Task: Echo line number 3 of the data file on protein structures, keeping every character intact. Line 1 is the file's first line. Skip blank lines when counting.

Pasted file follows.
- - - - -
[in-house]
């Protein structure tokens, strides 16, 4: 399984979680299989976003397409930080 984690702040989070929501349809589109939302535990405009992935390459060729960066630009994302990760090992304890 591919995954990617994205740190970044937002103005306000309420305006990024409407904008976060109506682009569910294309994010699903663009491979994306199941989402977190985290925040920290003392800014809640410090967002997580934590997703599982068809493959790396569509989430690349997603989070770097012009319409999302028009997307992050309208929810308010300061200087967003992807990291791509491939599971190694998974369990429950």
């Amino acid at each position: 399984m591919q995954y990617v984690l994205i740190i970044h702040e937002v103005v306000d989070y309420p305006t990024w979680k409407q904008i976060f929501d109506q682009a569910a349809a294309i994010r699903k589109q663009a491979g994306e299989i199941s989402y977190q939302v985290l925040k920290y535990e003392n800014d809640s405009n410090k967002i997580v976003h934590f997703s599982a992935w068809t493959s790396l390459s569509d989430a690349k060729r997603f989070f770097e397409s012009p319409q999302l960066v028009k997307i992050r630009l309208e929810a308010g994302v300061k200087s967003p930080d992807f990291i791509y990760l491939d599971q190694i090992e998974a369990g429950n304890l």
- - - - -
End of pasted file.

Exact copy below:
């Amino acid at each position: 399984m591919q995954y990617v984690l994205i740190i970044h702040e937002v103005v306000d989070y309420p305006t990024w979680k409407q904008i976060f929501d109506q682009a569910a349809a294309i994010r699903k589109q663009a491979g994306e299989i199941s989402y977190q939302v985290l925040k920290y535990e003392n800014d809640s405009n410090k967002i997580v976003h934590f997703s599982a992935w068809t493959s790396l390459s569509d989430a690349k060729r997603f989070f770097e397409s012009p319409q999302l960066v028009k997307i992050r630009l309208e929810a308010g994302v300061k200087s967003p930080d992807f990291i791509y990760l491939d599971q190694i090992e998974a369990g429950n304890l």